There are two major groups of customers that Reporting Services will benefit, according to IS Partners Mooney. The first is the type of customer who wants reports that contain predefined navigation. For example, a retail store executive wants to see a report that contains order numbers. Clicking on an order number will then allow him to see an invoice—i.e., a predefined navigational route.
Enterprises that require robust distribution will also benefit, Mooney said. Through the 90s, getting reports out to groups of hundreds or even thousands of users required Mooney to write code herself. In contrast, Reporting Services offers multiple means of caching, distribution, storage of report histories, scheduled report distribution, and data watches that can be programmed to deliver alerts when preset data events occur. Distribution routes include e-mail or simple messaging service on cell phones, for example.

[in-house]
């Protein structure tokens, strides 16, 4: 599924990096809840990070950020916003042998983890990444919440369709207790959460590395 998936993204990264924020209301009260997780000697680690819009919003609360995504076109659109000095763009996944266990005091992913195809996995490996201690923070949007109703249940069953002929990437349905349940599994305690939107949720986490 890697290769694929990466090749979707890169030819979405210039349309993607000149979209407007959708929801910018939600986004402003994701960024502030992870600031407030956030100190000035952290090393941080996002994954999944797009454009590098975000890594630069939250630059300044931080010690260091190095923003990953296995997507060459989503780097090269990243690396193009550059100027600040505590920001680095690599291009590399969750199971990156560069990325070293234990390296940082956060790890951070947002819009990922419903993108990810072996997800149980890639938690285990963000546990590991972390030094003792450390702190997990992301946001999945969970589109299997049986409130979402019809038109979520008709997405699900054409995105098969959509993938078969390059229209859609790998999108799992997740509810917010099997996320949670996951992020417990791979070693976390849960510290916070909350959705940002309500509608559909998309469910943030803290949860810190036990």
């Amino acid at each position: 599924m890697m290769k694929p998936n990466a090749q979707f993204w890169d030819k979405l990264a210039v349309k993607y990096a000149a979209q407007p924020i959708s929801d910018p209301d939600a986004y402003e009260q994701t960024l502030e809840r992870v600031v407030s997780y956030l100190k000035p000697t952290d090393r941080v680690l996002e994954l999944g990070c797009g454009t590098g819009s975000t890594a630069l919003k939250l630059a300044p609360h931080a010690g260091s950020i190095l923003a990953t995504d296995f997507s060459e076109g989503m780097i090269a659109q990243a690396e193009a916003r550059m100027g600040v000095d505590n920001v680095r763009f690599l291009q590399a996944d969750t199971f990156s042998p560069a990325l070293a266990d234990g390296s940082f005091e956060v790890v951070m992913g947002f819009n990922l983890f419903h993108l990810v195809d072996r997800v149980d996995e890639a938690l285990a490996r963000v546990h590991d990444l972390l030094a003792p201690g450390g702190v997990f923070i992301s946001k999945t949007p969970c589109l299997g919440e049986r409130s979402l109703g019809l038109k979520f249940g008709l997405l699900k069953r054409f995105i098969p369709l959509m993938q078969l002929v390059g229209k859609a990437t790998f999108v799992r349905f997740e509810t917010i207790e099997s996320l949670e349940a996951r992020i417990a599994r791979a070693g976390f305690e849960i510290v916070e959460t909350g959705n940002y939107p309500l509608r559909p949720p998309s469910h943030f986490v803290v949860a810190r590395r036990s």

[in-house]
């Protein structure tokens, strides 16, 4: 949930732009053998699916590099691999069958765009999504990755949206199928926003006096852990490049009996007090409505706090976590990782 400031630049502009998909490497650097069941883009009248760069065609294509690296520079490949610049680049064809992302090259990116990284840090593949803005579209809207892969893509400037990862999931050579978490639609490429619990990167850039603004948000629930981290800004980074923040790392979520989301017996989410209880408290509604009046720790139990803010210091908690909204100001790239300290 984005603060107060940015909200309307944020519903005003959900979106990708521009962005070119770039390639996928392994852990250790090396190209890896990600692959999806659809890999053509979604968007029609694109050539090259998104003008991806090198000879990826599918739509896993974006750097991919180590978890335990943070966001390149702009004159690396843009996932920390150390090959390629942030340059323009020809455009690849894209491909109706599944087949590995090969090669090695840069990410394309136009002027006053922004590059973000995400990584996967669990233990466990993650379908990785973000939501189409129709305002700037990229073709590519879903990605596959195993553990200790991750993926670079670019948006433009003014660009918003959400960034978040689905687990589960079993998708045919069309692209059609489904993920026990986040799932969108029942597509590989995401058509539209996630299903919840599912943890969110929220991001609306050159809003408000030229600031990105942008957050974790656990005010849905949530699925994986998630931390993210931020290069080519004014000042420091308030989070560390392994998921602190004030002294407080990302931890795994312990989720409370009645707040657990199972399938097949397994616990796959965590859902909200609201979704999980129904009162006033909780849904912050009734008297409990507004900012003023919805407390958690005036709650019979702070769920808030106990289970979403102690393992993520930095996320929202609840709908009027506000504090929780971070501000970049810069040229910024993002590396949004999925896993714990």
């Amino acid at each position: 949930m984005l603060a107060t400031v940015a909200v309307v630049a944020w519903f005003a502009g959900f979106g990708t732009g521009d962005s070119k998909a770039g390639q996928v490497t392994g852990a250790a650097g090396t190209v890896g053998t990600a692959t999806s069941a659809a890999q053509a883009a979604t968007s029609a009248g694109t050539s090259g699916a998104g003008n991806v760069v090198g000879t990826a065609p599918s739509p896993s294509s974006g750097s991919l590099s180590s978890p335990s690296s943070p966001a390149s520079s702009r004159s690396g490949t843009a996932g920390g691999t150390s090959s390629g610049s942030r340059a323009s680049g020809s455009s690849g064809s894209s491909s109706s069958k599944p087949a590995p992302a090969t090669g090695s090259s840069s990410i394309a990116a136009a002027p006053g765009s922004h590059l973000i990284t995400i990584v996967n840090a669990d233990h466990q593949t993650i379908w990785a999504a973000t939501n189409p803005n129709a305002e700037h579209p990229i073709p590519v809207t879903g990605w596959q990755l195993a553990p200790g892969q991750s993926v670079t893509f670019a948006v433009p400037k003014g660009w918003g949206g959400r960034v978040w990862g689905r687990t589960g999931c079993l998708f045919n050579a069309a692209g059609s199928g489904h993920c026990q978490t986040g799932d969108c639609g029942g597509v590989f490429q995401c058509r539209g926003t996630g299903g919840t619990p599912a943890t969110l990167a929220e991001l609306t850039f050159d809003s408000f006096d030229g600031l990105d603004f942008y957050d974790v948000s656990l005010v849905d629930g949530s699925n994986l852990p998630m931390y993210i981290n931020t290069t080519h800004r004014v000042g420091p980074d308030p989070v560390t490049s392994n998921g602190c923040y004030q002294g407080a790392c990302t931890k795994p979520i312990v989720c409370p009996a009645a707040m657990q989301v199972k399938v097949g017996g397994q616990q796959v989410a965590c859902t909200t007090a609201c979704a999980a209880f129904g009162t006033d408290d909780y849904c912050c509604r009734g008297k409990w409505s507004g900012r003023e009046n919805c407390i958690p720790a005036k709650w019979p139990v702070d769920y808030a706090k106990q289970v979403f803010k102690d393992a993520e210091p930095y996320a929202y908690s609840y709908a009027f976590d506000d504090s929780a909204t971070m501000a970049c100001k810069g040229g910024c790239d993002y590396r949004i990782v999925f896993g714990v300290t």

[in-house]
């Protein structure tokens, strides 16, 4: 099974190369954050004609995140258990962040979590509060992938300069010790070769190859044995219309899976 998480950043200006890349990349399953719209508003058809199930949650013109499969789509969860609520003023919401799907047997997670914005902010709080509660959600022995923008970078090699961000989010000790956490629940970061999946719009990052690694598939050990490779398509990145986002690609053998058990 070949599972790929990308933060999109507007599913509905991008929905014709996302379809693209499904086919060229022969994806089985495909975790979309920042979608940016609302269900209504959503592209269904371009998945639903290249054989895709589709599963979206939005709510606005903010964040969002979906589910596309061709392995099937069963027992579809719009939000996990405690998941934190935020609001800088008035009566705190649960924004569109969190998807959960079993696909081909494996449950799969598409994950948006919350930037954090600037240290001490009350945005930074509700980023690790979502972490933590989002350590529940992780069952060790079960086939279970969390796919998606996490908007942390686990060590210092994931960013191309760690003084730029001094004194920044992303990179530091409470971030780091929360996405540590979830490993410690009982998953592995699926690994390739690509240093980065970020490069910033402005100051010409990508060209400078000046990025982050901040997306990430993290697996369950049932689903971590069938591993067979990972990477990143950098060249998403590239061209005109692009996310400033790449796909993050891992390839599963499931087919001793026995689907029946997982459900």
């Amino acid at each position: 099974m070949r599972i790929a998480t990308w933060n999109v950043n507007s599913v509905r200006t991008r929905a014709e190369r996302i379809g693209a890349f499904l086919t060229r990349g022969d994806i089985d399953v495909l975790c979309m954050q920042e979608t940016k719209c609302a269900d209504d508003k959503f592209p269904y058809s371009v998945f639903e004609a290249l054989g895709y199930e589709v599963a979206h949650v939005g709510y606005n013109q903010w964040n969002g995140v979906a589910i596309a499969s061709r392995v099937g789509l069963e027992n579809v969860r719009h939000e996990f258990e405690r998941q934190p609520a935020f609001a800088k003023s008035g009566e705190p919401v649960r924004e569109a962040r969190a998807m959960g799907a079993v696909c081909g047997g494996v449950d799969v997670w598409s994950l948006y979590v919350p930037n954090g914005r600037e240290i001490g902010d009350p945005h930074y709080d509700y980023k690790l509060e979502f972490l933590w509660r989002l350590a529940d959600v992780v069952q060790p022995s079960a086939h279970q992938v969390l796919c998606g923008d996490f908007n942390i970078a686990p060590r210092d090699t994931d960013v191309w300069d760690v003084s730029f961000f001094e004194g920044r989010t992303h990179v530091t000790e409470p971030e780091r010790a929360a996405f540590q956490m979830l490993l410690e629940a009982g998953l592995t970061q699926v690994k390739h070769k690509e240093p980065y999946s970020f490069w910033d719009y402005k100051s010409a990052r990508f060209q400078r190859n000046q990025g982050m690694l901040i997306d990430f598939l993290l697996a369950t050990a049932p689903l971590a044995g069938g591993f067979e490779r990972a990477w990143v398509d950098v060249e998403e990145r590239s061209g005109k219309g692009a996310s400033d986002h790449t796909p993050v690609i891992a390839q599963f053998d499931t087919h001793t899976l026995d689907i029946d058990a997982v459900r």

For Ryan Jamieson, IS Partners technical director, one of the biggest appeals of Reporting Services is that much of the environment has been moved to Microsofts .Net framework. Thats important in terms of the ample .Net development skills now available in the labor market, from C++ to Java, he said. .Net also offers pre-created tools that allow developers to skip over manual coding. "If youre a traditional Visual Basic developer, youve seen a huge performance gain," he said. "Weve seen incredible performance in terms of the time it takes to get a solution to market. … In some cases, its half the time [with .Net]."
Editors note: This story has been changed since its original posting to reflect the fact that Reporting Services customers do not need to purchase per-user or per-device CALs (client-access licenses) to use the tool.